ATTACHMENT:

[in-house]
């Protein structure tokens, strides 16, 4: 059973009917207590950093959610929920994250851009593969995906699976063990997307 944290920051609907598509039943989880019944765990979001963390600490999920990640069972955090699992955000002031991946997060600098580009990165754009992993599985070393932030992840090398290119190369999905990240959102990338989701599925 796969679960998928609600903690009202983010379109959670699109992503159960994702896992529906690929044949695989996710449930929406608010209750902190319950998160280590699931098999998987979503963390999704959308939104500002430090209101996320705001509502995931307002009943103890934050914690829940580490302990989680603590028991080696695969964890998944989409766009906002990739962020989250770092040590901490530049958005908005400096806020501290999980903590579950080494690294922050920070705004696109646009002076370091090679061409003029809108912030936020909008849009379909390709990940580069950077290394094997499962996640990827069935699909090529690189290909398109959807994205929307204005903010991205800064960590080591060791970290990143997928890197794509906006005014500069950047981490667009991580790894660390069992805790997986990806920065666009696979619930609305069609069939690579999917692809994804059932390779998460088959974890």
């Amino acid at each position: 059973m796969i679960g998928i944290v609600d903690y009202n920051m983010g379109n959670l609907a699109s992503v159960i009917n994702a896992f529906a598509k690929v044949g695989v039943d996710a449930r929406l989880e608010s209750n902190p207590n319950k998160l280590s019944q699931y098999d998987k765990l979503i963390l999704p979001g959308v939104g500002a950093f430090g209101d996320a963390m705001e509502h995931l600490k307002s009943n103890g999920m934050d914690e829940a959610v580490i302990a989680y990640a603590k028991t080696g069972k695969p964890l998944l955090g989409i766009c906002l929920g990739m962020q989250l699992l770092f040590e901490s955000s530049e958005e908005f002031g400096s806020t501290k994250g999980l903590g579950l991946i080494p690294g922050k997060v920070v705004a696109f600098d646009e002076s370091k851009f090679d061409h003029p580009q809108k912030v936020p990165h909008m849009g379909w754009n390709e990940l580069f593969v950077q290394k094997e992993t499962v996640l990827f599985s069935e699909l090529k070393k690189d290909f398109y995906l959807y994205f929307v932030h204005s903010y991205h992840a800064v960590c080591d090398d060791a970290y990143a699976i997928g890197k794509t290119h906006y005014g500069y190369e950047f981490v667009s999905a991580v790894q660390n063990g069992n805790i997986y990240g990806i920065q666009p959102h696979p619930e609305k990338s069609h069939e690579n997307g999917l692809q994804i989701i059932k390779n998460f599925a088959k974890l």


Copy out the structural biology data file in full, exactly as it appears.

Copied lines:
[in-house]
């Protein structure tokens, strides 16, 4: 059973009917207590950093959610929920994250851009593969995906699976063990997307 944290920051609907598509039943989880019944765990979001963390600490999920990640069972955090699992955000002031991946997060600098580009990165754009992993599985070393932030992840090398290119190369999905990240959102990338989701599925 796969679960998928609600903690009202983010379109959670699109992503159960994702896992529906690929044949695989996710449930929406608010209750902190319950998160280590699931098999998987979503963390999704959308939104500002430090209101996320705001509502995931307002009943103890934050914690829940580490302990989680603590028991080696695969964890998944989409766009906002990739962020989250770092040590901490530049958005908005400096806020501290999980903590579950080494690294922050920070705004696109646009002076370091090679061409003029809108912030936020909008849009379909390709990940580069950077290394094997499962996640990827069935699909090529690189290909398109959807994205929307204005903010991205800064960590080591060791970290990143997928890197794509906006005014500069950047981490667009991580790894660390069992805790997986990806920065666009696979619930609305069609069939690579999917692809994804059932390779998460088959974890």
């Amino acid at each position: 059973m796969i679960g998928i944290v609600d903690y009202n920051m983010g379109n959670l609907a699109s992503v159960i009917n994702a896992f529906a598509k690929v044949g695989v039943d996710a449930r929406l989880e608010s209750n902190p207590n319950k998160l280590s019944q699931y098999d998987k765990l979503i963390l999704p979001g959308v939104g500002a950093f430090g209101d996320a963390m705001e509502h995931l600490k307002s009943n103890g999920m934050d914690e829940a959610v580490i302990a989680y990640a603590k028991t080696g069972k695969p964890l998944l955090g989409i766009c906002l929920g990739m962020q989250l699992l770092f040590e901490s955000s530049e958005e908005f002031g400096s806020t501290k994250g999980l903590g579950l991946i080494p690294g922050k997060v920070v705004a696109f600098d646009e002076s370091k851009f090679d061409h003029p580009q809108k912030v936020p990165h909008m849009g379909w754009n390709e990940l580069f593969v950077q290394k094997e992993t499962v996640l990827f599985s069935e699909l090529k070393k690189d290909f398109y995906l959807y994205f929307v932030h204005s903010y991205h992840a800064v960590c080591d090398d060791a970290y990143a699976i997928g890197k794509t290119h906006y005014g500069y190369e950047f981490v667009s999905a991580v790894q660390n063990g069992n805790i997986y990240g990806i920065q666009p959102h696979p619930e609305k990338s069609h069939e690579n997307g999917l692809q994804i989701i059932k390779n998460f599925a088959k974890l």